The good side I think is that people are realizing that you can't have a society that works like that. You can't have a society in which there are no agreed facts. You can't have government, you can't have law, you can't have science, you can't have progress. The society just doesn't work unless there's an agreed factual basis and there aren't alternative facts or there aren't lies. You have to be able to agree some facts, otherwise society can't work.

I suppose where I thought that book was leading me was to say: "Well if you need facts, journalists are quite good at getting facts, then here we are. We're the answer."  And I would write a rousing defense of journalism and I would rubbish social media.

But as I sat down to write the book, Brexit was happening in Britain, and I won't bore you about Brexit because god knows it's a boring subject, but it's also a rather terrifying subject if you're British. It is the most consequential decision Britain's going to make in peacetime in the last 100 years.

By then I was a civilian. I was reading the papers, not creating the papers, and I thought: Well, I know what I want journalism to do here. This is a very complicated question, as I think now everybody would agree because Parliament can't find any solution to it that Parliament would agree, so this is a difficult problem, and what I would like is journalism to explain the arguments on both sides, and then I can make an informed decision that will get to the right result.

That's the classic defense of what journalism does. You inform the readers. They then pick good people to be in power over them, and we get a better democracy.

That's not what most British newspapers did. Most British newspapers, who don't like the idea of Europe and never have—so for some of them it was a 20-year campaign in which they would give one side of the story and not allow that there was anything good about being in the European Union. They produced a series of front pages day after day after day after day that bellowed, screamed, cajoled, blackmailed, and bullied their readers into telling them how they should vote, and they didn't really set out any of the advantages of Europe. It was just, "This is what you must do."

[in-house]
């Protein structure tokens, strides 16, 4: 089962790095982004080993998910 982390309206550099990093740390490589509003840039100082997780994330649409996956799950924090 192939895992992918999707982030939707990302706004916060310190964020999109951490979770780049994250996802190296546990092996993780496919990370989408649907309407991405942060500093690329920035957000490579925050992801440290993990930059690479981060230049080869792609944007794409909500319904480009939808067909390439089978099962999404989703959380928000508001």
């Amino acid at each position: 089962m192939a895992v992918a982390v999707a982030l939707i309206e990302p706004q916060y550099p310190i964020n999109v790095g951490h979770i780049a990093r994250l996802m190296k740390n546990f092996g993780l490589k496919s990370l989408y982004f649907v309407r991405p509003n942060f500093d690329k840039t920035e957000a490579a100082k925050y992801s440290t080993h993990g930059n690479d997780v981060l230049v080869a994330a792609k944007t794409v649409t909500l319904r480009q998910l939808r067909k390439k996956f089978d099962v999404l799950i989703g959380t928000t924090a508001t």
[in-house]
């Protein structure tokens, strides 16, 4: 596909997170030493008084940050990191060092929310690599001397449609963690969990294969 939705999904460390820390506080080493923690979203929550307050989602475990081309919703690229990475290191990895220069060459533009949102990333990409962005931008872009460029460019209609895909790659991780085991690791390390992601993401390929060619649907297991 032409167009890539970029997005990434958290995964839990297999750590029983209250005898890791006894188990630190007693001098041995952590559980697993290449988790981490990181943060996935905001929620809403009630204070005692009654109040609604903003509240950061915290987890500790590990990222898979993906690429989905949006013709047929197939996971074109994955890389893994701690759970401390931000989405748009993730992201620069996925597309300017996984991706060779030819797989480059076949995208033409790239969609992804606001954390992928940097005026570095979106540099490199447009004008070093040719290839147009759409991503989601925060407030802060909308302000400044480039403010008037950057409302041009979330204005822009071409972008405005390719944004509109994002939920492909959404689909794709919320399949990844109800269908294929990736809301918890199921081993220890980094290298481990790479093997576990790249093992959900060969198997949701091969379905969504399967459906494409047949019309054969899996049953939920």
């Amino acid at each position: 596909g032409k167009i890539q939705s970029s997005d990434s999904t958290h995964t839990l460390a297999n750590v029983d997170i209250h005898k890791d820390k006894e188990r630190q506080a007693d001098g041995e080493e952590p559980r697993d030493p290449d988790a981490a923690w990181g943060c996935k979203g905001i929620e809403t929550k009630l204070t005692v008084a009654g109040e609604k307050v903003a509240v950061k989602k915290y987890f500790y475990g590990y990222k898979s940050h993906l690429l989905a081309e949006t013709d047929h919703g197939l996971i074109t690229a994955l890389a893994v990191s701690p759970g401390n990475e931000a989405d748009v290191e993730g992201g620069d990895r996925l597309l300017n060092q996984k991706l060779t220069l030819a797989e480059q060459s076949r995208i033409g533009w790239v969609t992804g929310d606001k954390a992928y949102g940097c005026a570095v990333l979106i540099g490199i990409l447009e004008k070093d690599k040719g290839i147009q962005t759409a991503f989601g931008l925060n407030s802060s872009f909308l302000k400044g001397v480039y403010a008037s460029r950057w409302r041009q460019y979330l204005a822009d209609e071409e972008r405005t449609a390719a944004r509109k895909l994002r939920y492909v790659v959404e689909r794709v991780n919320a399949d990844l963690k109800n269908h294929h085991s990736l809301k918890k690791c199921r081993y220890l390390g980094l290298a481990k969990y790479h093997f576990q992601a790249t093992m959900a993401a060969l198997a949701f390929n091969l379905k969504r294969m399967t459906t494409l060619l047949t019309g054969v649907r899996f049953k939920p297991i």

One of the newspaper owners signed a check for ₤1 million to the main Brexit party and so was becoming a combatant rather than a journalist. Another paper, one of Rupert Murdoch's papers, The Sun, had to register as an official part of the campaign because they printed a gigantic poster to put in windows. So again, journalists were losing any idea of what journalism was supposed to be doing, and they were becoming advocates for one side.

So it's quite difficult to say, "Well, here's my book in defense of this thing we call journalism," when you look at most of the journalism in your own country on a really important decision and think, I find it quite difficult to write to book to tell something of that.

The second subject where I thought there is a continuing journalistic failure is climate change. Let us suppose that climate change may well be the most pressing subject of our generation. Not everybody might agree about that in the room, but I suspect that most do. You would expect journalism somehow to reflect that urgency and importance, and yet how often is it on our front pages or leading the news bulletins?